Has anyone read or tried Christian Thibaudeau’s “Get Jacked” program. Can you offer some insight on it, did you like or dislike?

Pretty big thread with folks discussing their results:

Thanks


#15

[quote]Chris Colucci wrote:
myself1992 wrote:
ive read stuff from tsatsouline, ferrugia, venuto, del monte, and rippetoe. so i was wondering what good books were out there that i should read

Anything in particular you want to read about? Training programs, training theories, history of “the game”?

In addition to what’s already been suggested, I’ll point out:

Building the Classic Physique the Natural Way by Steve Reeves

Unleashing the Wild Physique by Vince Gironda

The Development of Physical Power by Arthur Saxon

Brother Iron, Sister Steel by Dave Draper

Fitness is Religion: Keep the Faith by Ray Kybartas

In Defense of Food: An Eater’s Manifesto by Michael Pollan[/quote]

i read Thib’s black book of training secrets and theory and application of… i want to read something that’s more old school idk like arnolds education of a bodybuilder that’s interesting. I have enough with both of Thib’s books for a while so a light read would be good


#16

[quote]Roual wrote:
Remember that reading books is fine, but get out there and lift something as well :slight_smile:

[/quote]

+1

Get in the gym and experiment.


#17

[quote]myself1992 wrote:
i read Thib’s black book of training secrets and theory and application of… i want to read something that’s more old school idk like arnolds education of a bodybuilder that’s interesting. I have enough with both of Thib’s books for a while so a light read would be good
[/quote]

For something “light” and definitely entertaining, I’d go for Draper’s Brother Iron, Sister Steel.

It’s got a mix of programs, general training advice, history of the sport, and Dave’s anecdotes, commentary, and bio. It’s easy enough to flip to a random chapter and enjoy whatever he’s talking about.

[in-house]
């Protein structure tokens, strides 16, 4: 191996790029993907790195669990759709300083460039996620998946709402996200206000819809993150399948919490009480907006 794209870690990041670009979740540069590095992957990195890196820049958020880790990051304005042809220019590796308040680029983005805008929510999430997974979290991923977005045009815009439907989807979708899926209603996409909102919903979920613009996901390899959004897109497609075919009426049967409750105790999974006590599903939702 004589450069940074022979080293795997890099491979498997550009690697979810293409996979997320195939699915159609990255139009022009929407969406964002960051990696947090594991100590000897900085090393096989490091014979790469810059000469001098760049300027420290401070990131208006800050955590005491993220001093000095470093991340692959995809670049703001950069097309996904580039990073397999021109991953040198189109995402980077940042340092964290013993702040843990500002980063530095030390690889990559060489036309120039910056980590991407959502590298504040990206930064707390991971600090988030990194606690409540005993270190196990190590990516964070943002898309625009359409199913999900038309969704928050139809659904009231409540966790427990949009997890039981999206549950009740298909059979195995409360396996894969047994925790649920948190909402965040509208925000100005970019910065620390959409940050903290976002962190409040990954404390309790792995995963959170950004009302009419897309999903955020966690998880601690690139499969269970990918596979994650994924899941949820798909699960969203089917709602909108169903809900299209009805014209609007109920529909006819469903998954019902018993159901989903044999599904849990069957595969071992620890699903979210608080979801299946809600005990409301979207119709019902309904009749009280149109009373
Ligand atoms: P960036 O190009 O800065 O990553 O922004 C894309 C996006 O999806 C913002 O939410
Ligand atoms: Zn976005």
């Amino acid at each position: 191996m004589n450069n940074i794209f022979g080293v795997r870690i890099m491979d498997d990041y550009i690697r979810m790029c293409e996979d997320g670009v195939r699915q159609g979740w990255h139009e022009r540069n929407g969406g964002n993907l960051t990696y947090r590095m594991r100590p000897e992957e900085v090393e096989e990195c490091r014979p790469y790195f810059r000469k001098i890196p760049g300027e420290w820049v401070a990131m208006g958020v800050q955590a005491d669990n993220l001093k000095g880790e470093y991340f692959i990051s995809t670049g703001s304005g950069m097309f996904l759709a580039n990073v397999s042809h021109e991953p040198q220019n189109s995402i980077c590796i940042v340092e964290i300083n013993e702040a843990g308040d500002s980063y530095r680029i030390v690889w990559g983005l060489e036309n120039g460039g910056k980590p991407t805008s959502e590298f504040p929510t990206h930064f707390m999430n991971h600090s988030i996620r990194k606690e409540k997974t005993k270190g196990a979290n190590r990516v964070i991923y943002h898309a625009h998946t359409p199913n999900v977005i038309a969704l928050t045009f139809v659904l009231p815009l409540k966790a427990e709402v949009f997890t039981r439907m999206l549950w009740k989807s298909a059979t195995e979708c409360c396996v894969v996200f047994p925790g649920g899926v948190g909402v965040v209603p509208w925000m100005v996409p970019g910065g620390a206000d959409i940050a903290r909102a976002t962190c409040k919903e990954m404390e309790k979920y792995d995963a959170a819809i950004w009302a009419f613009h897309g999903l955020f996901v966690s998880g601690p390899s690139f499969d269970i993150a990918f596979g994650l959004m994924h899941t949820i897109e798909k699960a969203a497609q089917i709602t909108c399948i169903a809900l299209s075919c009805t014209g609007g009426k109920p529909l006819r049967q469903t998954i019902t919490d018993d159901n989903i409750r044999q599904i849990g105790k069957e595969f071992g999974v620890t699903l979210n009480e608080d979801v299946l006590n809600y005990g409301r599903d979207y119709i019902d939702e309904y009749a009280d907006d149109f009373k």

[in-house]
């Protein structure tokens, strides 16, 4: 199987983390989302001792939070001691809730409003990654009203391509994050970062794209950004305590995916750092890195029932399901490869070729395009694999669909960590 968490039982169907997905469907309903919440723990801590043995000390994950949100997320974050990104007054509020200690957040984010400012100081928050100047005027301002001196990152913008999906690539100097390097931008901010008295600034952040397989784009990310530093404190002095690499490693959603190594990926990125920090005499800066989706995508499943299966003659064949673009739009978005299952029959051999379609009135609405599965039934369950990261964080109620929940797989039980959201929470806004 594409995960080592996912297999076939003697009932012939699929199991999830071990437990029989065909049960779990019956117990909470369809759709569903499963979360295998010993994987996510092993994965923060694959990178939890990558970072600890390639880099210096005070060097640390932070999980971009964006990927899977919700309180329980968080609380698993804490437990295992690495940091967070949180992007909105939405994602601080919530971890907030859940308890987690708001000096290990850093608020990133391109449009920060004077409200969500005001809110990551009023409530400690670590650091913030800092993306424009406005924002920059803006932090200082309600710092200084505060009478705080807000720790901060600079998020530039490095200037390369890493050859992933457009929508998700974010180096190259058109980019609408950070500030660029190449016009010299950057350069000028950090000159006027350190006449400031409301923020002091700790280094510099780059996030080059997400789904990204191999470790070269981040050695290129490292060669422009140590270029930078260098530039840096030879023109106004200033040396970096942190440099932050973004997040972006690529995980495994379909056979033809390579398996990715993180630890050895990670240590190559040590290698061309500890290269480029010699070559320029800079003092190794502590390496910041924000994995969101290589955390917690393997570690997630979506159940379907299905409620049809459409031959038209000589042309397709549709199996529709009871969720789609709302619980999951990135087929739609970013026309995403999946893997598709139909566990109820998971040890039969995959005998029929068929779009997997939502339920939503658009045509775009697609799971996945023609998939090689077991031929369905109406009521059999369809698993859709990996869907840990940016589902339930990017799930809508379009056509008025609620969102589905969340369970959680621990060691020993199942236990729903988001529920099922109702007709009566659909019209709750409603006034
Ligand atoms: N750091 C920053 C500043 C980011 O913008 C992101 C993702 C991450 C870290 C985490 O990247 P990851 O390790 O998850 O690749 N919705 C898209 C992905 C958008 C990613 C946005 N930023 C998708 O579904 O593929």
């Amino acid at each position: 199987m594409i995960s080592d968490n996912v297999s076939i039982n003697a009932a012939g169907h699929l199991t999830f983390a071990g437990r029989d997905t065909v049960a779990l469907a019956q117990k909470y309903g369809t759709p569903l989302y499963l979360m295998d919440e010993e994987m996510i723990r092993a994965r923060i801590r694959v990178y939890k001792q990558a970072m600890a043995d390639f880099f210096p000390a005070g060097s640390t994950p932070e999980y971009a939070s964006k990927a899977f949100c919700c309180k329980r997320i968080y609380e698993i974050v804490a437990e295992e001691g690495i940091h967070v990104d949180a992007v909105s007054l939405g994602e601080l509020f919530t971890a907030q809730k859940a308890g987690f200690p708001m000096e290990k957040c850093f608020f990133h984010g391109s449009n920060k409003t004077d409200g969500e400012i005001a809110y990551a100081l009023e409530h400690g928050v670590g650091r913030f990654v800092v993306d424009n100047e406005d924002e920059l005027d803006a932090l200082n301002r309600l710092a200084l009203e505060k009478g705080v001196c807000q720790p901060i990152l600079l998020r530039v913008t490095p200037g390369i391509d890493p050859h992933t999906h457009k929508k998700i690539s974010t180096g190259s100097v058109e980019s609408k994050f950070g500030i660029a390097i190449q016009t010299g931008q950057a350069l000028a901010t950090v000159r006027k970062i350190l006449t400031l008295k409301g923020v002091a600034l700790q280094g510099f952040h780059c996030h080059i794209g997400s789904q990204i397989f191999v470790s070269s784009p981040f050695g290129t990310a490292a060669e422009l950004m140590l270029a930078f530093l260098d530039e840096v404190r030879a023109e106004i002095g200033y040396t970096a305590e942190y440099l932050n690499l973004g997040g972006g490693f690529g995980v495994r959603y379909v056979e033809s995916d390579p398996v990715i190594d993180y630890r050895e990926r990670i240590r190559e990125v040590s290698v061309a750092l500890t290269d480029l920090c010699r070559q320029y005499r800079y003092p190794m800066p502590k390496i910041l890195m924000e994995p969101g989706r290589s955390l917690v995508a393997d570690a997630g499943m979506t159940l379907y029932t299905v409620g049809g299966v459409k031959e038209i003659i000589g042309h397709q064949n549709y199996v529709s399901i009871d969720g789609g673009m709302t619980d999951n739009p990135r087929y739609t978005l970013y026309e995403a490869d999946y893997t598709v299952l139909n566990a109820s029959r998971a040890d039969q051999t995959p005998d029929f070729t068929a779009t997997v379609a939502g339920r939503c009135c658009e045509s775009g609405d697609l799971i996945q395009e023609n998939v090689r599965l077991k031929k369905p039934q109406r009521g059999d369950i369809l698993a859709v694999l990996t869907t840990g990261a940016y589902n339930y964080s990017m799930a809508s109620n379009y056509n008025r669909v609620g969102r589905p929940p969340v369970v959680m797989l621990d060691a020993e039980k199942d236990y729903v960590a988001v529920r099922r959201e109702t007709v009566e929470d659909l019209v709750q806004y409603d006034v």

#18

Brother Iron, Sister Steel by Dave Draper


#19

“Building the Classic Physique the Natural Way by Steve Reeves”

That title jumped out to me, I looked on amazon and they only have hard covers for $45. Is it worth grabbing or should I look around a bit?


#20

[quote]Chi-Towns-Finest wrote:
“Building the Classic Physique the Natural Way by Steve Reeves”

That title jumped out to me, I looked on amazon and they only have hard covers for $45. Is it worth grabbing or should I look around a bit?[/quote]

I definitely wouldn’t order from stevereeves.com. I had a distasteful and dismissive customer service experience with them when I tried to order a year and a half ago. I ended up ordering two paperback copies (one for a friend) from www.home-gym.com, but it looks like they don’t carry it any more.

$45 seems to be about the going rate for it now, but whether that’s an acceptable price is your call. Hardcover or paperback is just a matter of preference.

There’s definitely some solid info to glean from it, as well as a pretty good bio of Reeves and a “Q + A”-type section. If you “believe in” full body training, I’d say it’s a must-read. Even if you don’t, it’s interesting as hell to see what the guy has to say.